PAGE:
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26 October 2009: Police impersonating stone throwers assault Palestinian in East Jerusalem, beating him severely

Update: On 12 August 2010 the MPIU informed B'Tselem that the case had been transferred to be handled on a disciplinary level.

On Friday, 9 October 2009, Firas al-Atrash, a resident of Tel Aviv, was at his parents' home in the Ras al-'Amud neighborhood of East Jerusalem. At midday, when the prayers on the Temple Mount ended, al-Atrash heard loud noise outside and went to see what was happening. Outside, he saw journalists and policemen resting by the side of the road.

After a short while, at his father's request, he went back into the house to get water for the journalists. When he returned, he saw that the policemen had left.

Undercover policemen hold al-Atrash’s father during the incident. Photo: Baz Ratner, Reuters
Undercover policemen hold al-Atrash's father during the incident. Photo: Baz Ratner, Reuters/>

In his testimony to B'Tselem, he stated that he then saw a group of some six masked young men in civilian clothes holding stones. He asked them to go away, so as not to provoke a disturbance. In response, one of them pulled out a can of tear-gas and sprayed the gas directly into his eyes. At that point, al-Atrash realized that the men were Israeli undercover policemen.

The men then dragged him to an alley, where they threw him to the ground and beat him severely. Among other things, they hit him in the head with a stone and kicked him all over his body.

Policemen in uniform drag al-Atrash. Photo: Baz Ratner, Reuters.
Policemen in uniform drag al-Atrash. Photo: Baz Ratner, Reuters./>

Next, uniformed policemen dragged al-Atrash along the ground with his hands cuffed. As a result, his pants fell down and he remained in his underpants. The policemen put him in a jeep and continued to beat him. Eventually, they took him to the Jerusalem District Police Headquarters in the Russian Compound, where he was interrogated, while bleeding profusely, about having thrown stones.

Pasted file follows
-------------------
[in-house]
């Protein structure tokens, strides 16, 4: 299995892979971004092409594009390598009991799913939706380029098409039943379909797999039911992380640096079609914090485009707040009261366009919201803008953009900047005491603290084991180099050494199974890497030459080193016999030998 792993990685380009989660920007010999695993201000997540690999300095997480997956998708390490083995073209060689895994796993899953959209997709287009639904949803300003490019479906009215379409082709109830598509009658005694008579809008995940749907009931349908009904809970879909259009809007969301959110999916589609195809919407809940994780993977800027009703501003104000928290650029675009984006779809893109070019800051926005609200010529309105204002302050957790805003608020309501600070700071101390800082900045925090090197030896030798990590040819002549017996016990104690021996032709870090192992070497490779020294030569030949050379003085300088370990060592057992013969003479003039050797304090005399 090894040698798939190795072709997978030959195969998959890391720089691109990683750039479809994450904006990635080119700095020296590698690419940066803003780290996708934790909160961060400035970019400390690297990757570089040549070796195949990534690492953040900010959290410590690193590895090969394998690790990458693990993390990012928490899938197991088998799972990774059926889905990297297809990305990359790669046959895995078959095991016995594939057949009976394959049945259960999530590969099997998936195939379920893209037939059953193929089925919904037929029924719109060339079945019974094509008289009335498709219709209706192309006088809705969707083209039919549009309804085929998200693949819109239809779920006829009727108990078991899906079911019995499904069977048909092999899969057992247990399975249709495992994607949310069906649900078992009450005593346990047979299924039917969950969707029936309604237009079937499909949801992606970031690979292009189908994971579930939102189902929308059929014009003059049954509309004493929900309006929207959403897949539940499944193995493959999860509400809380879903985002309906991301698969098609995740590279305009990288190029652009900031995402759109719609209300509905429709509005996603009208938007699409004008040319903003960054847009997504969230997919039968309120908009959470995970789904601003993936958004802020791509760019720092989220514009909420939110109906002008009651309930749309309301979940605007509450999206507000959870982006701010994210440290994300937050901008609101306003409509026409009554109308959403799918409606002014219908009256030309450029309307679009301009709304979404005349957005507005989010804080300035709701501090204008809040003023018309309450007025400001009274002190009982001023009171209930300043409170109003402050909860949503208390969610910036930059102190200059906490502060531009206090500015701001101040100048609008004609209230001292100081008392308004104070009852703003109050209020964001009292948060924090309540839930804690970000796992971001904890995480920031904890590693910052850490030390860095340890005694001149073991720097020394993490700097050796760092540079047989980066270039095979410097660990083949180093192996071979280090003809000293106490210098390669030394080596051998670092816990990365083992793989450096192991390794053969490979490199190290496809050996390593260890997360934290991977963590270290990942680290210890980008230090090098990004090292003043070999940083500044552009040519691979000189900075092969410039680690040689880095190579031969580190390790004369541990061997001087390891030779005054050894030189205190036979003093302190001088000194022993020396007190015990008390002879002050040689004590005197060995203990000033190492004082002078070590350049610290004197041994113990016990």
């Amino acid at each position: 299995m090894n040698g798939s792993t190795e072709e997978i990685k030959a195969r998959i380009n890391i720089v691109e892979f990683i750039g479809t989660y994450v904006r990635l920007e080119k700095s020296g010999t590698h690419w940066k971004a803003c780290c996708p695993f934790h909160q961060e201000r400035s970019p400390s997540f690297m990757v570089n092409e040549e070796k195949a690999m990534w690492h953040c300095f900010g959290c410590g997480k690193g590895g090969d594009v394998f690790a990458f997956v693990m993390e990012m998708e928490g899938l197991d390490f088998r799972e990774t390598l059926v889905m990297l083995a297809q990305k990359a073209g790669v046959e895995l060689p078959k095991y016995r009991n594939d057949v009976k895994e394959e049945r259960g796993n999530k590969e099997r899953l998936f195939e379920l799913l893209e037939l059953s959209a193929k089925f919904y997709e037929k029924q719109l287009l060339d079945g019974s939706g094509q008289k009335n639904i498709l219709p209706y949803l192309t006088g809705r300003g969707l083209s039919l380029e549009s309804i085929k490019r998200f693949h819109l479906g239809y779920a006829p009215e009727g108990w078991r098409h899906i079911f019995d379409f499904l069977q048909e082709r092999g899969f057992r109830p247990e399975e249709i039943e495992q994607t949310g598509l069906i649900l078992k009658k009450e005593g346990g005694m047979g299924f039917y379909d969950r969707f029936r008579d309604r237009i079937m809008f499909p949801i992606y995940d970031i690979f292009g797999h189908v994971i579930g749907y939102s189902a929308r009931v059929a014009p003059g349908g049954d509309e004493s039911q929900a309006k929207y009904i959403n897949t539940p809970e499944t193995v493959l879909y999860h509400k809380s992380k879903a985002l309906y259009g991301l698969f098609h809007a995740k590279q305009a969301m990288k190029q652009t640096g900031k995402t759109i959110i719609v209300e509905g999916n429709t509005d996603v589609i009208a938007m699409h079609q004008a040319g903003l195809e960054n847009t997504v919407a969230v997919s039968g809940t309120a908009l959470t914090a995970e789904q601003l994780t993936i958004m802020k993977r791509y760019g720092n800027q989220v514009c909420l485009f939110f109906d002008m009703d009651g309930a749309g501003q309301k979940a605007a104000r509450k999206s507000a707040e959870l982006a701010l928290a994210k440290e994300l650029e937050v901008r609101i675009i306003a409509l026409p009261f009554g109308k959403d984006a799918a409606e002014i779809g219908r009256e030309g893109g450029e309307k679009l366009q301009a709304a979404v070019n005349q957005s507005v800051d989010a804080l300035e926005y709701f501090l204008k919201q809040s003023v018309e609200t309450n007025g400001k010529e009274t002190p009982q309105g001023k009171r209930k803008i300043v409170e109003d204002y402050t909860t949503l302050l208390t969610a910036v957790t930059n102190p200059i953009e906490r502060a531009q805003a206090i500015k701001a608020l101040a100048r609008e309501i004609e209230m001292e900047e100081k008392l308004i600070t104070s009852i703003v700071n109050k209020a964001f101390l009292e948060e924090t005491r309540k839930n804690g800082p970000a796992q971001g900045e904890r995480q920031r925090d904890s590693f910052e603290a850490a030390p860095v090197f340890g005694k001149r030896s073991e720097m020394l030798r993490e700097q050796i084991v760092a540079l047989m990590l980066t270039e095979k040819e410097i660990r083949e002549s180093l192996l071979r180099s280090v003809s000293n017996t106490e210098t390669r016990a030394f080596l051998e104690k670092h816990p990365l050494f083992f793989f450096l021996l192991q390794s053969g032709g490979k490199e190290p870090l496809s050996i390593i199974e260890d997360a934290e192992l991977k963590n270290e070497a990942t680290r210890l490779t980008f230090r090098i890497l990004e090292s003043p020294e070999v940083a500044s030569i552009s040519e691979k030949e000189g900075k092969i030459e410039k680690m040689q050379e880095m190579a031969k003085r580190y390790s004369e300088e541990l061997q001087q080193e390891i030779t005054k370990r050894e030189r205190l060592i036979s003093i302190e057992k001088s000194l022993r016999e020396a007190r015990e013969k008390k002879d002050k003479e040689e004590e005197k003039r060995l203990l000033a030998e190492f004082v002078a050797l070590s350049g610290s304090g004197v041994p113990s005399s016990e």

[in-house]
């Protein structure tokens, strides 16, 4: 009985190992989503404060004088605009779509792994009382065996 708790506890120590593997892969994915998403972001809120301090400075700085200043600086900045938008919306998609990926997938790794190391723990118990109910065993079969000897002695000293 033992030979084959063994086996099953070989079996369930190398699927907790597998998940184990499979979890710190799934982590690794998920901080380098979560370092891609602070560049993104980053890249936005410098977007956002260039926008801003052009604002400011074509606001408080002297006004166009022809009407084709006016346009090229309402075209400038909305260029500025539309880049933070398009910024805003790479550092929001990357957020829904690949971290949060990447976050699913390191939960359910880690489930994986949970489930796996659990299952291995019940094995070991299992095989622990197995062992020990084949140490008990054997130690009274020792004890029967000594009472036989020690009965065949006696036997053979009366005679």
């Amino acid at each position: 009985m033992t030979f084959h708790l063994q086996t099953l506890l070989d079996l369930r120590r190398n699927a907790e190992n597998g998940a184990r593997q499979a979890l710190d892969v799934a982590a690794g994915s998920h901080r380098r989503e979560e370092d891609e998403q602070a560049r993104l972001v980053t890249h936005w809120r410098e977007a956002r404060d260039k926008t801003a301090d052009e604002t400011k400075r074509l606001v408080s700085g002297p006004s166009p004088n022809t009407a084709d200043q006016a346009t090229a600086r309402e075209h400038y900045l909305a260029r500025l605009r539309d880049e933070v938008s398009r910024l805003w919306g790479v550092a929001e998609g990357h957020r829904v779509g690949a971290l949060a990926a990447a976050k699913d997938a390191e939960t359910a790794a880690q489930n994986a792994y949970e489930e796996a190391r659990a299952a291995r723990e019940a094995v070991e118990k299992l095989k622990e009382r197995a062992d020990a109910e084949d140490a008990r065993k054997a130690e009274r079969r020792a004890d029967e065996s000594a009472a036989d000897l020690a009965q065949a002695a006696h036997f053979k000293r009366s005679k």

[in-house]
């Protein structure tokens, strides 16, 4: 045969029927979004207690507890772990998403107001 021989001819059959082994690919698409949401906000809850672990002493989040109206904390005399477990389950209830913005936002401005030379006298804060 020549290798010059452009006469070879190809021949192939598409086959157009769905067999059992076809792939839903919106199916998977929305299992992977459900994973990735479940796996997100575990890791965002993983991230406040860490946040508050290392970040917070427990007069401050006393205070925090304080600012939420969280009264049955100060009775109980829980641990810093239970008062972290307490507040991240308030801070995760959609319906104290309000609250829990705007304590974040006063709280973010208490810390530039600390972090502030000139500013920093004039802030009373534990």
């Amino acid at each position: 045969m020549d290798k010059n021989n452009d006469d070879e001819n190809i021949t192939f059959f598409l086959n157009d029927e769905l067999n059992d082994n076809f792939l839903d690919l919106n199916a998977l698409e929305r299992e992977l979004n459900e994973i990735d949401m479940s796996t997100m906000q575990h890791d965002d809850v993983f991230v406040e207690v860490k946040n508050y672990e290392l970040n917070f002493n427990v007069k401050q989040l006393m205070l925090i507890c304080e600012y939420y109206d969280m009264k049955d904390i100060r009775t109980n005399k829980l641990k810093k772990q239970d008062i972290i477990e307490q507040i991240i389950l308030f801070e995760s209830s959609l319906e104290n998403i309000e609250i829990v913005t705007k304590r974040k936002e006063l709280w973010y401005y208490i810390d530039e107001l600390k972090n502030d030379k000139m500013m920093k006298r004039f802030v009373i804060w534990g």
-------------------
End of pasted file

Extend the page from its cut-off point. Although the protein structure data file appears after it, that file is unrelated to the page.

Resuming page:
It was not until the interrogation ended, two hours after his arrest, that the police took al-Atrash to hospital, where he remained until the next day. The doctors found that his hand and nose had been broken, and that he had suffered injury to his eyes from being sprayed with the gas. Following his release, he was taken to court. Signs of the beating were still clearly visible on his body, and the judge ordered that pictures be taken of him and that the file be forwarded to the Department for the Investigation of Police. Despite this, the judge ordered that he remain in detention for two days.

Two days later, al-Atrash was taken back to court to extend his detention. This time, the judge ordered his release, but the prosecution appealed the decision, and the District Court ordered that he remain detained for two more days. He was then interrogated by a member of the Israeli Security Agency, who asked him who had been throwing stones at the policemen while he was being beaten.

On 14 October, al-Atrash was released on bail. He is still suffering severe pain in his stomach. He received treatment for his eyes and is awaiting an operation on his broken nose.

The Department for the Investigation of Police informed B'Tselem that it had opened an investigation into the matter.